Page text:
Jiggs Digs will be a new feature here at the blog highlighting various things in and around the Phish community. I’d like to use the “interview format” for this feature. I feel like this gives the person or people a chance to explain things in their own words. I’d very much like this to be a monthly feature, but if time allows I may make more than one post in a month.
I thought we would start with the most obvious one: PhanArt. If you have been part of the Phish Internet community for any time at all, then you have at least heard of PhanArt. But, what or who is it exactly? What is it for?
PhanArt started as a book, which was the brainchild of long time Phish fan Pete Mason. From Pete’s website:
“PhanArt: The Art of the Fans of Phish, is a 400+ page coffee table book featuring over 1600 pieces of Phish fan created art. Included in the book are over 400 posters, more than 500 shirts, 350+ stickers, and 100′s of license plates, dozens of tattoos, articles, interviews, essays, and other creations Phish fans made from the late 1980s through 2004. This comprehensive collection is a must-have for any Phish fan. Hundreds of Phish fans and artists worked to contribute to the collection which was laid out and compiled by Author and Editor Pete Mason.”
1. What was the origin of PhanArt?
On the ride back from Coventry, I had a drive down I-91 where everyone in the car was asleep and I had a few moments to look back on the past few days and what was left behind in the Northeast Kingdom. I'm highly sentimental for even the small stuff and all the relationships and friendships I had made during Phish would surely change, provided we stayed in touch and saw each other. I didn't know the community very well, that of the artists and fans who made posters, shirts, stickers and other fun and creative things...I didn't know them very well and had just gotten into the posters at Hampton with the 'Best Poster Convention' which was fortunately held at my hotel. I didn't want to let this community's creations to slip away into oblivion. Sure, there's expressobeans.com but there was a ton of art that was going to be packed up and stored for the long term since Phish was not coming back any time soon after Coventry. So I had the idea to compile all the art, got advice from close friends and went to work getting in touch with artists in the Phish community and those who collected art, and set about making the book.
2. How much work was involved in putting the book together?
Way more than I anticipated and way more than some realize. From October 2004 until mid-2008, I was collecting art that I knew about and didn't know existed, so I had literally no idea what was out there beyond that which was made by artists who I was able to reach out to. For example, I knew Ryan Kerrigan from a poster show in Miami in 2003. I met him briefly, bought a print and remembered him when it came time to recruit him for PhanArt. So when he submitted around 40 pieces of art made over the years, that was easy, Ryan is a known artist.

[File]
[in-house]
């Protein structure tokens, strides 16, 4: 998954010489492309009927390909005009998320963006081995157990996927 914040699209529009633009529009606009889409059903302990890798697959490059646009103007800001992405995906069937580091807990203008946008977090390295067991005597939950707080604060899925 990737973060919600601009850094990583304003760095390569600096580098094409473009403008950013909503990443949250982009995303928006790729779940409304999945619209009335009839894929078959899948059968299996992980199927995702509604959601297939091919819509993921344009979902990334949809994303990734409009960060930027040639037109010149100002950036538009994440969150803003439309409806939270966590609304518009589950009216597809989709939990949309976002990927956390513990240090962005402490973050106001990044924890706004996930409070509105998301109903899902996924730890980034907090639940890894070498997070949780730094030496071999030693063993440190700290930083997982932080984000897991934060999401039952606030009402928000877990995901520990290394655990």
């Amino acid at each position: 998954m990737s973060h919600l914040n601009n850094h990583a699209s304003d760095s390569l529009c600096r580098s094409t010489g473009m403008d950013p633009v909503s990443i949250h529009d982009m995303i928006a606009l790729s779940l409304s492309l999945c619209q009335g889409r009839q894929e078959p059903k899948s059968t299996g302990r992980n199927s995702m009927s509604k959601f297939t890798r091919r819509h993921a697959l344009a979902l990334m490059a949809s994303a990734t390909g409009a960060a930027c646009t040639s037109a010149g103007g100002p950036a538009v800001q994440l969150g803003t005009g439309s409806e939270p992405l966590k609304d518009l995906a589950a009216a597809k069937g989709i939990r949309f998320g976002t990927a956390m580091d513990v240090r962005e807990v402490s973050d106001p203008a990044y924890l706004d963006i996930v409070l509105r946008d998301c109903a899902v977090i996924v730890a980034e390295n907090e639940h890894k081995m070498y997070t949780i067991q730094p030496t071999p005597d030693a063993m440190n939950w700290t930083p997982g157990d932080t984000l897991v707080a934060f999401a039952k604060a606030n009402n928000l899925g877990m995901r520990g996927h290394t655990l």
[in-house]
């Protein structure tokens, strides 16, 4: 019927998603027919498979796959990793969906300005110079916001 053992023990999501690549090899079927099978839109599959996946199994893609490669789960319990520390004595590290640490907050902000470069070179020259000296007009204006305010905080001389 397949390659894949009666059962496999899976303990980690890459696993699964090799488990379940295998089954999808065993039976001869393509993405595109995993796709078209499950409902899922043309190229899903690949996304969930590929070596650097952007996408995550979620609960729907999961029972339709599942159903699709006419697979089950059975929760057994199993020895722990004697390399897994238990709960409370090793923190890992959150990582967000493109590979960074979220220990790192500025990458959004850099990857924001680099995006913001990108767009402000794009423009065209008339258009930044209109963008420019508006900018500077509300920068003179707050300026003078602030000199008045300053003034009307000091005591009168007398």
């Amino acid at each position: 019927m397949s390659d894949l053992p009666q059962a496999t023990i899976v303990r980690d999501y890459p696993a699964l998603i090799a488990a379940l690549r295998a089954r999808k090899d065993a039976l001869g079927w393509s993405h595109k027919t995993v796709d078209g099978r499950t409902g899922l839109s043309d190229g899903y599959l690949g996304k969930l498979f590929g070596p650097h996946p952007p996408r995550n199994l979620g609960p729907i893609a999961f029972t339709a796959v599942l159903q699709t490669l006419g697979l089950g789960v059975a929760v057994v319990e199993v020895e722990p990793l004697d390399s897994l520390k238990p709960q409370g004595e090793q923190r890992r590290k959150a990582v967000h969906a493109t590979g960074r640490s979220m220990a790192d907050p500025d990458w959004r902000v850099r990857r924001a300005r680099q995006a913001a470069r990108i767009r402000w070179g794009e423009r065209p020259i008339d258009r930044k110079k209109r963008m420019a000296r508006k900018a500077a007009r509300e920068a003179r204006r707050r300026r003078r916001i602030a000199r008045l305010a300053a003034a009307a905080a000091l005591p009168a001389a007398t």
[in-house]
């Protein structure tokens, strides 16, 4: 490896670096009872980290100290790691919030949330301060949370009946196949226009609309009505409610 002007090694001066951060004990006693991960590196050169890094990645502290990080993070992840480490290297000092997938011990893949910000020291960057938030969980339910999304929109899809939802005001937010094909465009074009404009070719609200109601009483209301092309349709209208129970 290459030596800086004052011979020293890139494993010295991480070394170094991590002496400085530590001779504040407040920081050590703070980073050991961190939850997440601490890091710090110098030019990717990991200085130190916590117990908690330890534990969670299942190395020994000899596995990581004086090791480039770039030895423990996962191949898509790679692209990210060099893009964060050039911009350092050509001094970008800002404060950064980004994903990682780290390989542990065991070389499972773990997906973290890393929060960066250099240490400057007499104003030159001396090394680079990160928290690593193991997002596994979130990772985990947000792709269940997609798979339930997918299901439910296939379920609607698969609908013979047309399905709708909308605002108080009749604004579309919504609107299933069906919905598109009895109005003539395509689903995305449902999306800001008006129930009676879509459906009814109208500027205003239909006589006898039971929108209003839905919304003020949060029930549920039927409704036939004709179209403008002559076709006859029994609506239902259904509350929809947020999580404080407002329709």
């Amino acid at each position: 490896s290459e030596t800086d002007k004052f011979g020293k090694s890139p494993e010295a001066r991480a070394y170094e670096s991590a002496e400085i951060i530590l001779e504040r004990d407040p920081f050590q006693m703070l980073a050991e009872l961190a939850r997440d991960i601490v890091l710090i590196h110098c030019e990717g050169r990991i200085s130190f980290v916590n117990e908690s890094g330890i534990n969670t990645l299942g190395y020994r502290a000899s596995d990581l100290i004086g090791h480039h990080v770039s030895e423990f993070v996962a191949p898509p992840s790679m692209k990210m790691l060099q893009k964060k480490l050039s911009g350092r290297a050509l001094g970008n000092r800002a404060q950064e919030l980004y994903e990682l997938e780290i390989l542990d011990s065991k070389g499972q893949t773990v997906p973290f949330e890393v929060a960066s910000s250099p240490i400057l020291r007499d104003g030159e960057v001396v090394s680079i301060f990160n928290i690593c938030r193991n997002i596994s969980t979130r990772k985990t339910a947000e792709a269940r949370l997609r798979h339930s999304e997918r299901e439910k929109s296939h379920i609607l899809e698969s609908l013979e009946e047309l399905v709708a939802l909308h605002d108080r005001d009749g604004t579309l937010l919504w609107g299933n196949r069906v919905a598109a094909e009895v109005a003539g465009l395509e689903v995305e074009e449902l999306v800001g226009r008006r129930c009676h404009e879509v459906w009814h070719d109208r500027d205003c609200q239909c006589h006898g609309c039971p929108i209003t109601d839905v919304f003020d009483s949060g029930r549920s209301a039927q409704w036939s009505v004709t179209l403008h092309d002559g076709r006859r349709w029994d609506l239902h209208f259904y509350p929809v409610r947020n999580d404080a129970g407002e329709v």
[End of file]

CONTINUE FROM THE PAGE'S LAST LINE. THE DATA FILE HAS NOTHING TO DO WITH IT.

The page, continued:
|Pete, Noah, and Jim|
Now consider a lot shirt that has no name and no one knows the creator of. I had a few of those and there were likely many hundreds of these shirts out there. Asking fans to look through their closets for shirts was the only way to go about it and that netted a great deal of contributions. I will say that a few folks made this task incredibly easier. Warren Baker has a few hundred phish shirts and prints (official and non), Natalie Gasparini contributed 100 pieces of random art, Noah Phence made a lot and collected plus Frank and Christine Cortazzo sent me a few hundred items as well. You sent in a few things very early as well, I remember wondering 'who the heck is named Jiggs?' Tracking down these collectors (or them tracking down me) led to the book being complete. By the middle of 2008, the amount of art I was looking for and that was submitted dwindled to maybe one submission a day at most. So I got to work on laying out the book using Adobe InDesign. That was a painstaking process but went by fast throughout the fall of 2008. The book was printed in January 2009 and we had the kickoff party on February 7th, 2009.
3. Will there be a second book?
Yes and No. Since the size of PhanArt made the printing very expensive and the cost has since gone up considerably for full color printing, I cant rationalize another book just like the original. Plus, the amount of time it takes to put the book together who curtail all current projects I am working on (A book on music festivals, my website, writing for Upstate Live and other music sites) just to get it done. So an idea I came up with last fall was to have a yearly book produced in e-book form every year in the fall, with a collection of art from just one year at a time presented to fans. It would keep costs low, make the compiling of the art easier and allows for a more collaborative effort in designing the book. Josh Jacobs, a graphic designer from San Diego will be helping with layout and improving the format of the book as we progress. One year at a time is the plan, so 2009 would be released later this year, 2010 in the fall of 2013, and so on. this allows for all the art from those years to be collected without missing out on any art.